Night cross-country

I usually take my private pilot students to Apple Valley (KAPV) for their night dual cross country flight (after having done a day dual cross-country flight, as well as their first night flight). It meets the 50nm requirement from El Monte and helps give a perspective on how night flight outside of the Los Angeles basin can be a very different feeling from flying around Los Angeles. In preparation for the flight, students should make sure they have a current LA Sectional chart, prepare a navigation log for the flight there, and be able to answer the questions listed below. Just prior to the flight, students should get a standard weather briefing and be able to make a go/no-go decision and discuss any challenges the weather may present.

  1. What route will we take?
  2. How high do we need to be and at what points to safely clear terrain and obstacles?
  3. What checkpoints (visible at night) along the way will allow us to know where we are (freeway intersections, airports, etc)
  4. How do we navigate (not using GPS)?
  5. Is there any airspace we need to stay clear of along the route?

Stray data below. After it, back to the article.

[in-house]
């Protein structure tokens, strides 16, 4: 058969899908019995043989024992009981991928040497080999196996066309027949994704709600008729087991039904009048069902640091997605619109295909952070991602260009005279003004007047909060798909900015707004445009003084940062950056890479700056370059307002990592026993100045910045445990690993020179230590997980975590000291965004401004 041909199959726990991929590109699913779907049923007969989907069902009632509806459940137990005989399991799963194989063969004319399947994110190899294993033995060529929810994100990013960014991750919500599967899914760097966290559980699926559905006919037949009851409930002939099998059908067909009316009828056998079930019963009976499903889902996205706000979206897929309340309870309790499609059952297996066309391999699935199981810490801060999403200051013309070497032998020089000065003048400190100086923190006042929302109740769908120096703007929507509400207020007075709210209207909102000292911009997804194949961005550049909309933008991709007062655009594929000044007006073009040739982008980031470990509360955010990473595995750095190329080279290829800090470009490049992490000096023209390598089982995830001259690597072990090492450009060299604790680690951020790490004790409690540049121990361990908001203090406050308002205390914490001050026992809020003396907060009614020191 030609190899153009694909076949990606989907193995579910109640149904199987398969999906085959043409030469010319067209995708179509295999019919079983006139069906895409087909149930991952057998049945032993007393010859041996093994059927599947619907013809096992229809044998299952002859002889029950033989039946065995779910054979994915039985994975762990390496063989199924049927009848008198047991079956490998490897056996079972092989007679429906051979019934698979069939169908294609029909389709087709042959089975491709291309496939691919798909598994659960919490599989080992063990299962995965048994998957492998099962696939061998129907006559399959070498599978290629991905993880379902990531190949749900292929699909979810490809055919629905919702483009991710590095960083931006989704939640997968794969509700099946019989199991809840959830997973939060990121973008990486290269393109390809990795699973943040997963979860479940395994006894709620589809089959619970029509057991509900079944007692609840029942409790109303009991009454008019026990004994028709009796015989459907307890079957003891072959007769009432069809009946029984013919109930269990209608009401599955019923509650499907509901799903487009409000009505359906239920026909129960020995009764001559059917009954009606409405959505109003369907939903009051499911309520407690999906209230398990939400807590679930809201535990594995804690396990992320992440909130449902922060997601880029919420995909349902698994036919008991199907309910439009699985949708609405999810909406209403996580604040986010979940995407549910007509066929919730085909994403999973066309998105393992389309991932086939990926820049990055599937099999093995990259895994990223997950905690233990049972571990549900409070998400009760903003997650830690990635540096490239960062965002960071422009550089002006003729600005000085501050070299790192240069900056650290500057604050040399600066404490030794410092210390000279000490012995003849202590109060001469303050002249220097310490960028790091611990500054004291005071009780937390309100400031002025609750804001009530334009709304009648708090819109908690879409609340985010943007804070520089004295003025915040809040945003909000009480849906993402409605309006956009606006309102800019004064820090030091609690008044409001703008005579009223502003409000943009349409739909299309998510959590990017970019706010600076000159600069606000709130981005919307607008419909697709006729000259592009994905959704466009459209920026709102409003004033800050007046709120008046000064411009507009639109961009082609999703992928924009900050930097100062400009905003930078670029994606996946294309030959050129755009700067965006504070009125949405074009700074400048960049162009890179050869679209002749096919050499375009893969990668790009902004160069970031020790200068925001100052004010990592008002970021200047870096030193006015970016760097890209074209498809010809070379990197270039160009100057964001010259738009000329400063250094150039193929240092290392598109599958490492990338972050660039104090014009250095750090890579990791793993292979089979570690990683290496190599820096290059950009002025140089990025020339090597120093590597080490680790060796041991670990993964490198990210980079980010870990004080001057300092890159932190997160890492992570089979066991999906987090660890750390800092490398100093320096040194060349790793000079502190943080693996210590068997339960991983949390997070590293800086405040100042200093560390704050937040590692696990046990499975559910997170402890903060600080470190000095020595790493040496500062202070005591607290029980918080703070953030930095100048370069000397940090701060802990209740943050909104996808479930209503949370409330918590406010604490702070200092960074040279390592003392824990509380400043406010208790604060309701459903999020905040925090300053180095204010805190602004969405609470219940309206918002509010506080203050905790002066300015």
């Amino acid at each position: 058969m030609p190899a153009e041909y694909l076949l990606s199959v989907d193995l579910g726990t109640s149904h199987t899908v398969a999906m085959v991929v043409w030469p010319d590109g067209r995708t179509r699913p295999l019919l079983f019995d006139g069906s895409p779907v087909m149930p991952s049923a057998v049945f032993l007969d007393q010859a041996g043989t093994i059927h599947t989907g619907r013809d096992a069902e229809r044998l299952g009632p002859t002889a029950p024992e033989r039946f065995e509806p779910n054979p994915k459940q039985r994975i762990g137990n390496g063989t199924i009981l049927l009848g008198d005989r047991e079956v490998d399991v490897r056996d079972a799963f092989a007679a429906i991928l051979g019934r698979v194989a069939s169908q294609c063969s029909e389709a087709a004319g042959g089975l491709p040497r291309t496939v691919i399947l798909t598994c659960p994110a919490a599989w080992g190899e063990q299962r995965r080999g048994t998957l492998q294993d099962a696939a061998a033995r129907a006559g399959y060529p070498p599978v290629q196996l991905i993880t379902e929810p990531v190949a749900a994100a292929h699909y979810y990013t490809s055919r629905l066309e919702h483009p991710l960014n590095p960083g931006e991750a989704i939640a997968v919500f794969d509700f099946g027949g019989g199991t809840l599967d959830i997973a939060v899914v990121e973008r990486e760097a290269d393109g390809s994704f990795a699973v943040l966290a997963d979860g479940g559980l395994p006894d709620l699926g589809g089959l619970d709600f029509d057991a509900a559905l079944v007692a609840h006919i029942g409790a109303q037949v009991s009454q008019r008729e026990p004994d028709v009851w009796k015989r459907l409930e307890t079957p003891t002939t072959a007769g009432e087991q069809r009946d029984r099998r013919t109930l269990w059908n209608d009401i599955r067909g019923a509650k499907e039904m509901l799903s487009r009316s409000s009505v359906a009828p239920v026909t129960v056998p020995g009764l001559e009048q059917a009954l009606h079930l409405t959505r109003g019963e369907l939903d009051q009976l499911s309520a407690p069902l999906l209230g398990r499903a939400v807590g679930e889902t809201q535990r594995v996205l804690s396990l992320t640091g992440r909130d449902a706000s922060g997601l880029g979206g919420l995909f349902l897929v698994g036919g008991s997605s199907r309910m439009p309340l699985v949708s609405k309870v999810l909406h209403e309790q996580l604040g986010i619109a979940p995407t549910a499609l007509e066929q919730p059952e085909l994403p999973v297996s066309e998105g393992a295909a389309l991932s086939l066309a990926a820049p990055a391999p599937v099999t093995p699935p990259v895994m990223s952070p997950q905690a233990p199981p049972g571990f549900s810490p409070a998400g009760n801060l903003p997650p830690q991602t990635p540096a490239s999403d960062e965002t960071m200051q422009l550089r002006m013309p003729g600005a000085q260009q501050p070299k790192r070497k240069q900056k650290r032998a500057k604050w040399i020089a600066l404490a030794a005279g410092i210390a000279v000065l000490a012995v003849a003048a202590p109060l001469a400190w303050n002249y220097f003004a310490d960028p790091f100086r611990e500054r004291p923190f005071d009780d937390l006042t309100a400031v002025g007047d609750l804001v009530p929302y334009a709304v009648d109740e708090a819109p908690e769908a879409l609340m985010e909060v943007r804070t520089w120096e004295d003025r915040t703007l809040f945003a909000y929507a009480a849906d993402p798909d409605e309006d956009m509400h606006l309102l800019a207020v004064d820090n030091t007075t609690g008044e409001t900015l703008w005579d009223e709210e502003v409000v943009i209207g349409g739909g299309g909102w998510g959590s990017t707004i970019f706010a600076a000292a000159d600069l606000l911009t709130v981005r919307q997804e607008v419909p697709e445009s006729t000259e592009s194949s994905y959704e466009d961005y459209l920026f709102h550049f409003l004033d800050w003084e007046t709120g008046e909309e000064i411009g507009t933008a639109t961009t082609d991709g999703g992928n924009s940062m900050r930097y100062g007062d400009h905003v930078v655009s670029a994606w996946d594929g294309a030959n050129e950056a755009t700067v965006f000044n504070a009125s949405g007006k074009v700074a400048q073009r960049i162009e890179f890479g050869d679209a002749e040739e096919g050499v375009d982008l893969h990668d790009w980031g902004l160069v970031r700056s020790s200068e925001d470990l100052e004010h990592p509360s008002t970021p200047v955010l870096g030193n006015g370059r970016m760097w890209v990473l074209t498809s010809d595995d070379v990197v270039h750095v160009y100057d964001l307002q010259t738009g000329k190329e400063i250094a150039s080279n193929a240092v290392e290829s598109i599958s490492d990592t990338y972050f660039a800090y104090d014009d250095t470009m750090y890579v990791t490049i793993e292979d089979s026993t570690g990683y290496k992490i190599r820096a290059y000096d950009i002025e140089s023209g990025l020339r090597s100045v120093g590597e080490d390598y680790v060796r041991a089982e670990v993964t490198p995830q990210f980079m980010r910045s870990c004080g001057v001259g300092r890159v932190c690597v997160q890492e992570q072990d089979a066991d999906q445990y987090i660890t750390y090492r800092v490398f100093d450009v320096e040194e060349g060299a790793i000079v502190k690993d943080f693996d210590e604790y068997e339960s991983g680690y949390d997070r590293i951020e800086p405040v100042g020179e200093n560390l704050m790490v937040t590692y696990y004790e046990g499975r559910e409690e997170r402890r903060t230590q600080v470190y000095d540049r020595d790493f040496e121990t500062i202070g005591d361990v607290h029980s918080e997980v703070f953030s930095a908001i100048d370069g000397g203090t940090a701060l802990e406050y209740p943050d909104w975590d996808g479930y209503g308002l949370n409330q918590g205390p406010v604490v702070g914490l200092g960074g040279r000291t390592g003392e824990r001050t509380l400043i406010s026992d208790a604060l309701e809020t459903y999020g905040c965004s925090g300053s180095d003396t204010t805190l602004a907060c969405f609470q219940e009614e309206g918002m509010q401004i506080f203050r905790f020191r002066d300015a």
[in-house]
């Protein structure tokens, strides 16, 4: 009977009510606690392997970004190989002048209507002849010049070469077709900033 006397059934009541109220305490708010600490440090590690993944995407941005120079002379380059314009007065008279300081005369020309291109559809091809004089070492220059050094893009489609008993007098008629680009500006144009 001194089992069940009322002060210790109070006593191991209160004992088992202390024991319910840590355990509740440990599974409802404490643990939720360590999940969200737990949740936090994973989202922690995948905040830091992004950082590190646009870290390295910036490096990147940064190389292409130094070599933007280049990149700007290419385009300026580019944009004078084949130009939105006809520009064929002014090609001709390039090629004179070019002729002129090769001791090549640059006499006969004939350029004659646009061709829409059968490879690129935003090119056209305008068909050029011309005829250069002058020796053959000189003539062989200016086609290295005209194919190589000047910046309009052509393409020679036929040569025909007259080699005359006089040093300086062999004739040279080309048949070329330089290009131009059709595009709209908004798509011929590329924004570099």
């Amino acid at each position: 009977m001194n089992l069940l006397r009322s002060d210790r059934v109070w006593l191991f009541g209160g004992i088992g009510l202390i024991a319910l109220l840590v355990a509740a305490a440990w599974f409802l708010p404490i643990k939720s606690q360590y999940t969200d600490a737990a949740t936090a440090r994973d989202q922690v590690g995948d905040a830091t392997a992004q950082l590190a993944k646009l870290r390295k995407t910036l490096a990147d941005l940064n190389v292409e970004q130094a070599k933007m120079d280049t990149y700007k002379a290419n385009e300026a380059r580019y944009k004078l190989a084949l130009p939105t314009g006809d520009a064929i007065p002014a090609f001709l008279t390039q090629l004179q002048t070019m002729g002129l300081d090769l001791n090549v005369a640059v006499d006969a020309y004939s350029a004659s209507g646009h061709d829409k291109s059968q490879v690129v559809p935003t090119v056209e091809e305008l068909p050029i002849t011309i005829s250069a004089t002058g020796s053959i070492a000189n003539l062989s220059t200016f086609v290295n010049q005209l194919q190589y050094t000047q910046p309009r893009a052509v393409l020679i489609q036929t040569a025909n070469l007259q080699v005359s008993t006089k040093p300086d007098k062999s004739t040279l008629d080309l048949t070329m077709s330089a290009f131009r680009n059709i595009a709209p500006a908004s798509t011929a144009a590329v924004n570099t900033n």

6. How do we find APV in the dark?
  7. What is APV near?
  8. Anything we need to be concerned about  when getting near or flying in the pattern at APV?
  9. How long will it take us to get there (take into account climb and descent, not just cruise speed)
  10. How much fuel to get there and back and get the necessary landings?
  11. What runway are we likely to use when we get to APV, considering forecast winds and available runways; are all the runways usable at night?
  12. What type entry to the pattern?
  13. What pattern will we fly?
  14. How do we find out about clouds and winds at or near APV?
  15. Take a look at http://airnav.com/airport/KAPV – what is automated unicom?
  16. If were were worried about clouds moving in prior to our return to EMT, how could we get an update on weather information after departing APV?

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